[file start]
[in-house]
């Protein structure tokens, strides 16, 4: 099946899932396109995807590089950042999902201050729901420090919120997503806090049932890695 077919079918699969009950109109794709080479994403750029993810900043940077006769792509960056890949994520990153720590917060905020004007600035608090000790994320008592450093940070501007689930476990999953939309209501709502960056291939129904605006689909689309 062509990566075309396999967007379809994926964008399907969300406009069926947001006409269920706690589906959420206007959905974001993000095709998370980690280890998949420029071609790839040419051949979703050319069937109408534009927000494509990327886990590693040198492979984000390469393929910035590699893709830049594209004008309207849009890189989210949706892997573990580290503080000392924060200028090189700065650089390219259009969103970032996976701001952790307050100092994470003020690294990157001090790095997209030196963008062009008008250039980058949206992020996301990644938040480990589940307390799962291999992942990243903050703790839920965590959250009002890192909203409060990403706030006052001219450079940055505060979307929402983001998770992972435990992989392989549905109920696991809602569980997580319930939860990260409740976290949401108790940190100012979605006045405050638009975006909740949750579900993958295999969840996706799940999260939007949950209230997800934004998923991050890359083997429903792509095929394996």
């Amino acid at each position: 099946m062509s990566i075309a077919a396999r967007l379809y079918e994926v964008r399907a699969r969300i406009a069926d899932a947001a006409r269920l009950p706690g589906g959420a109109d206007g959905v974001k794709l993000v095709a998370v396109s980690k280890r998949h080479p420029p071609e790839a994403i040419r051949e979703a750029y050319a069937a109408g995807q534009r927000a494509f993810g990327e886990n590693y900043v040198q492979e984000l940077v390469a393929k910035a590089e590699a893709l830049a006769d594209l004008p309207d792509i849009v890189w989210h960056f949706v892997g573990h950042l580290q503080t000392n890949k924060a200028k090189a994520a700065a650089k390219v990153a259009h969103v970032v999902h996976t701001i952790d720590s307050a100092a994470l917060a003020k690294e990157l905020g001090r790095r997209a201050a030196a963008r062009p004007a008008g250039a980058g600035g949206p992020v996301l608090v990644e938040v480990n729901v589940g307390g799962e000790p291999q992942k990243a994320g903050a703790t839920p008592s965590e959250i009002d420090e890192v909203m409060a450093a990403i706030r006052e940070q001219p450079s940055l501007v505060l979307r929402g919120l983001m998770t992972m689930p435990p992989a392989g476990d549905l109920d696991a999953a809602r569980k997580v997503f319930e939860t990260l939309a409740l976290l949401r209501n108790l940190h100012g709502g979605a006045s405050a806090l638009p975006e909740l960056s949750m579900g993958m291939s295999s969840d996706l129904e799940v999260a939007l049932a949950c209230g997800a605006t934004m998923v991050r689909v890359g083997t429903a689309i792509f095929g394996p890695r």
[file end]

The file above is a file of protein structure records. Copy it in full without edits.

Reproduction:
[in-house]
């Protein structure tokens, strides 16, 4: 099946899932396109995807590089950042999902201050729901420090919120997503806090049932890695 077919079918699969009950109109794709080479994403750029993810900043940077006769792509960056890949994520990153720590917060905020004007600035608090000790994320008592450093940070501007689930476990999953939309209501709502960056291939129904605006689909689309 062509990566075309396999967007379809994926964008399907969300406009069926947001006409269920706690589906959420206007959905974001993000095709998370980690280890998949420029071609790839040419051949979703050319069937109408534009927000494509990327886990590693040198492979984000390469393929910035590699893709830049594209004008309207849009890189989210949706892997573990580290503080000392924060200028090189700065650089390219259009969103970032996976701001952790307050100092994470003020690294990157001090790095997209030196963008062009008008250039980058949206992020996301990644938040480990589940307390799962291999992942990243903050703790839920965590959250009002890192909203409060990403706030006052001219450079940055505060979307929402983001998770992972435990992989392989549905109920696991809602569980997580319930939860990260409740976290949401108790940190100012979605006045405050638009975006909740949750579900993958295999969840996706799940999260939007949950209230997800934004998923991050890359083997429903792509095929394996």
């Amino acid at each position: 099946m062509s990566i075309a077919a396999r967007l379809y079918e994926v964008r399907a699969r969300i406009a069926d899932a947001a006409r269920l009950p706690g589906g959420a109109d206007g959905v974001k794709l993000v095709a998370v396109s980690k280890r998949h080479p420029p071609e790839a994403i040419r051949e979703a750029y050319a069937a109408g995807q534009r927000a494509f993810g990327e886990n590693y900043v040198q492979e984000l940077v390469a393929k910035a590089e590699a893709l830049a006769d594209l004008p309207d792509i849009v890189w989210h960056f949706v892997g573990h950042l580290q503080t000392n890949k924060a200028k090189a994520a700065a650089k390219v990153a259009h969103v970032v999902h996976t701001i952790d720590s307050a100092a994470l917060a003020k690294e990157l905020g001090r790095r997209a201050a030196a963008r062009p004007a008008g250039a980058g600035g949206p992020v996301l608090v990644e938040v480990n729901v589940g307390g799962e000790p291999q992942k990243a994320g903050a703790t839920p008592s965590e959250i009002d420090e890192v909203m409060a450093a990403i706030r006052e940070q001219p450079s940055l501007v505060l979307r929402g919120l983001m998770t992972m689930p435990p992989a392989g476990d549905l109920d696991a999953a809602r569980k997580v997503f319930e939860t990260l939309a409740l976290l949401r209501n108790l940190h100012g709502g979605a006045s405050a806090l638009p975006e909740l960056s949750m579900g993958m291939s295999s969840d996706l129904e799940v999260a939007l049932a949950c209230g997800a605006t934004m998923v991050r689909v890359g083997t429903a689309i792509f095929g394996p890695r």